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This listing expired on October 30, 2019. Please contact firstname.lastname@example.org for any updated information.
Location: Proença-a-Nova, PT
Season: August 9, 2019 to August 30, 2019
Application Deadline: April 30, 2019
Deadline Type: Rolling
Upper Tagus Study Association; Proença-a-Nova Municipal Council; University of Évora; University of Coimbra; University of Oporto; University of Algarve; Polytechnic Institute of Tomar; University of Alcalá de Henares; EMERITA Lda.; Superfície Geomática, Lda.; and Geopark Naturtejo
João Carlos Caninas - Upper Tagus Study Association; EMERITA, Lda.; University of Évora doctoral student
Following the work carried out in the last years, it is our purpose to continue the investigation of the building methods and funeral rites used for this dolmen with a chamber and nine slabs, already delimited on the surface and covered by a largetumulus (35 metres in diameter and almost 3.5 metres high).
Two other megalithic monuments were explored (Cão do Ribeiro, Vale de Alvito) which, like Cabeço da Anta, also form part of the in the footpath PR1 History in the Landscape.These three monuments were identified in the first half of the 20th century by the German archaeologist Georg Leisner and are included in the inventory Die Megalithgraber Der Iberischen Halbinsel, published posthumously in 1998 (Vera Leisner, Deutsches Archaologisches Institut, Walter de Gruyter. Berlin, New York).
Work done at Cabeço da Anta led to the characterization of several substructures, to a great extent due to the fact this monument was much better preserved than Cão do Ribeiro and Vale de Alvito.
At the eastern side of the chamber, we could identify a block we consider the closing slab of the gap existing between the top of the chamber and the top of the passage, suggesting that the passage is positioned to the East (not yet visible). In so far, we recovered jus a few archaeological artifacts and, despite the excavation reached virtually three metres deep (counted from the top of the highest slab), the bottom levels of the chamber, with potential funerary depositions, are still to be attained.
The mound is very well preserved both in plan and height, being slightly higher than the top of the biggest slab. A few sampling trenches were opened in the mound, especially two radial sampling trenches with orthogonal directions covering all the mound, from the chamber to the periphery. Despite this planimetric cover, the excavation did not reach much depth, with the exception of the chamber area. The research has documented an extensive use of clay, but with a more complex vertical structuration than the observed at the other two monuments, and the inclusion of planar stone substructures very close to the top of the mound. The excavation of one of the trenches all the way down to the bedrock may reveal a more heterogeneous stratigraphy than what was perceived until the date, and such knowledge may contribute to recover important information about the original composition of the more eroded mounds. As the case of Vale de Alvito, mound’s stone peripheral markers appeared at the end of both orthogonal trenches.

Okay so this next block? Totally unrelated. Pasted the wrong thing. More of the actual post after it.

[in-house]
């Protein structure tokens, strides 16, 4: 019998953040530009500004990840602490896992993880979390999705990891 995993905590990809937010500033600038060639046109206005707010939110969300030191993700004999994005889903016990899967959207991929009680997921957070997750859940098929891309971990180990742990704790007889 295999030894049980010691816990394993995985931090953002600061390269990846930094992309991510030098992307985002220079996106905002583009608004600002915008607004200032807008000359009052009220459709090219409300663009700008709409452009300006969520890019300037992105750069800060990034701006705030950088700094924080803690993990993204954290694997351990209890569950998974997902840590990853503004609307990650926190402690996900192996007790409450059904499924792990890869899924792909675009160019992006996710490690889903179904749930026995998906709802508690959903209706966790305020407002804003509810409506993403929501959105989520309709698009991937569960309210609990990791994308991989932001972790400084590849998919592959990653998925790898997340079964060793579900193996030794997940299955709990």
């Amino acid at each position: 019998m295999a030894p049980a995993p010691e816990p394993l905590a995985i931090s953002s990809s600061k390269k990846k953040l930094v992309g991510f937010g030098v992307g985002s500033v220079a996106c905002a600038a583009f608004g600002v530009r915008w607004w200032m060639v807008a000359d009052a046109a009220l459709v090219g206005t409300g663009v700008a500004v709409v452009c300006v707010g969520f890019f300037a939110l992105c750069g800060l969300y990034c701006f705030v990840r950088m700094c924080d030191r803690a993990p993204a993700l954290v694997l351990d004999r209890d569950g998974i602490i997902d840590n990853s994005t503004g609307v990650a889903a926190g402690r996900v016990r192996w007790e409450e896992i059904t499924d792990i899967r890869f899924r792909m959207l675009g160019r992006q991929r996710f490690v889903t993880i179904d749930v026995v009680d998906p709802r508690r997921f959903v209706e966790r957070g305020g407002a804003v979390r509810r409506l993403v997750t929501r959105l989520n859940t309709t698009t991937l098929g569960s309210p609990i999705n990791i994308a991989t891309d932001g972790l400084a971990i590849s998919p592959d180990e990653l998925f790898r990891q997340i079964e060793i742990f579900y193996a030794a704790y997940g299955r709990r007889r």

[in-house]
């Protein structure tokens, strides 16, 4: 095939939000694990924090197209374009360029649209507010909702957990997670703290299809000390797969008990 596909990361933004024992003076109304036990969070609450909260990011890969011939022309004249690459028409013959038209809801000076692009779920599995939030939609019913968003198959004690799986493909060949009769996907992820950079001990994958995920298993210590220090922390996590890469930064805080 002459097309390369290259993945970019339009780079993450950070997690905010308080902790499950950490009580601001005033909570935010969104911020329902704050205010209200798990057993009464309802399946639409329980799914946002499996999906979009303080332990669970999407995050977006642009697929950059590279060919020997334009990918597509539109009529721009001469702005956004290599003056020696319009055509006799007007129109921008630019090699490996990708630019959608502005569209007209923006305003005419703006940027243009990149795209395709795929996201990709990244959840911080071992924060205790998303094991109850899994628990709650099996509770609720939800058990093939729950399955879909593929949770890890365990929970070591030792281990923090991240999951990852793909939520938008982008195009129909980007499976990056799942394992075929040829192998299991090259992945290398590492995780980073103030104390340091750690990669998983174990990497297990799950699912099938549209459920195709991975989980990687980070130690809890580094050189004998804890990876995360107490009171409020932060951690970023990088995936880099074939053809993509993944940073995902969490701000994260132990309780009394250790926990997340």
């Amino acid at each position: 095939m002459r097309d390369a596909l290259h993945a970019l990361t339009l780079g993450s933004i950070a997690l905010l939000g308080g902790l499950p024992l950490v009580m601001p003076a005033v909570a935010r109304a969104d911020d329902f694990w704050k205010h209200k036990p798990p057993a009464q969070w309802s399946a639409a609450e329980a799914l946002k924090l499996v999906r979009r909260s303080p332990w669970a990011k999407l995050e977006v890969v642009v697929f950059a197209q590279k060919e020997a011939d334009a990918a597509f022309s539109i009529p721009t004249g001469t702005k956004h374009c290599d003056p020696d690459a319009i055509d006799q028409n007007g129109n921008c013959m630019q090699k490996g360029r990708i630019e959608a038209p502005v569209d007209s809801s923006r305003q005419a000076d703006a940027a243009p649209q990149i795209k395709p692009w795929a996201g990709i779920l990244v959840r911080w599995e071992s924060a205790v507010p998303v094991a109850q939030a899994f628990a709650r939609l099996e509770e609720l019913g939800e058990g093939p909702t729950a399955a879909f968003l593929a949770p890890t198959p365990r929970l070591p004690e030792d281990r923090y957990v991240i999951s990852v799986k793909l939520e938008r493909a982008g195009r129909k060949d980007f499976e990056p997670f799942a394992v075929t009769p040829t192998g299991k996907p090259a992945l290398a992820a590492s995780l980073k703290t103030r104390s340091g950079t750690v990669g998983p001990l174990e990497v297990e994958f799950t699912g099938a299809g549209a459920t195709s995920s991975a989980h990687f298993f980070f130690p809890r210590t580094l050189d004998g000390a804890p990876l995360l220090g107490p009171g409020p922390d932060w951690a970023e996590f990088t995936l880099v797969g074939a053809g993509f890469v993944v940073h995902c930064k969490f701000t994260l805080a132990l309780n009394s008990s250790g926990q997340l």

Cabeço da Anta was made almost exclusively of metasedimentary rocks available locally, being scarce the use of filonean quartz, similarly to Cão do Ribeiro and Vale de Alvito. But one of the orthostats of the chamber, made of quartzite, had certainly a more distant origin, of at least 11 kilometres, what is indicative of a very exigent construction project.
We think the continuity of archaeological work at these megalithic monuments, notably Cabeço da Anta, reinforced by complementary physical, chemical, palaeoenvironmental, and archaeometric analysis, will be fundamental for a more profound knowledge of these megalithic architectures and associated rituals, funerary or not, and to a closer approach to the matrix and evolution of prehistoric settlement in this territory. This kind of effort was materialized through the development of a research programme covering all the Late Prehistory of the region: project “Mesopotamos”.
Period(s) of Occupation: Late Neolithic / Copper Age (4th to 3rd millennium BC)
Megalithic Culture; Iberian Neolithic; Iberian Coper Age
Project Size: 1-24 participants
Minimum Length of Stay for Volunteers: one week
Minimum Age: 18
Experience Required: None
Room and Board Arrangements:
The fees include accommodation, meals (breakfast, lunch and dinner), transport for the whole programme (including days off) and documentation. There is free access to wireless internet hotspots at the accommodation (Seminary) and other areas (Cafeteria of the Urban Park). For participants from countries outside the Iberian Peninsula, the prices include translation to English and transport from Lisbon International Airport to CAPN (roughly 230 km), where appropriate. Alternatively to the basic accommodation, CAPN may provide hotel accommodation (four stars) with breakfast, access to the pool, gymnasium and sauna (Hotel das Amoras), at an extra cost. Cost: One week: 400.00 €; Two weeks: 800.00 € Three weeks: 1200.00 €
João Carlos Caninas
Proença-a-Nova Town Hall
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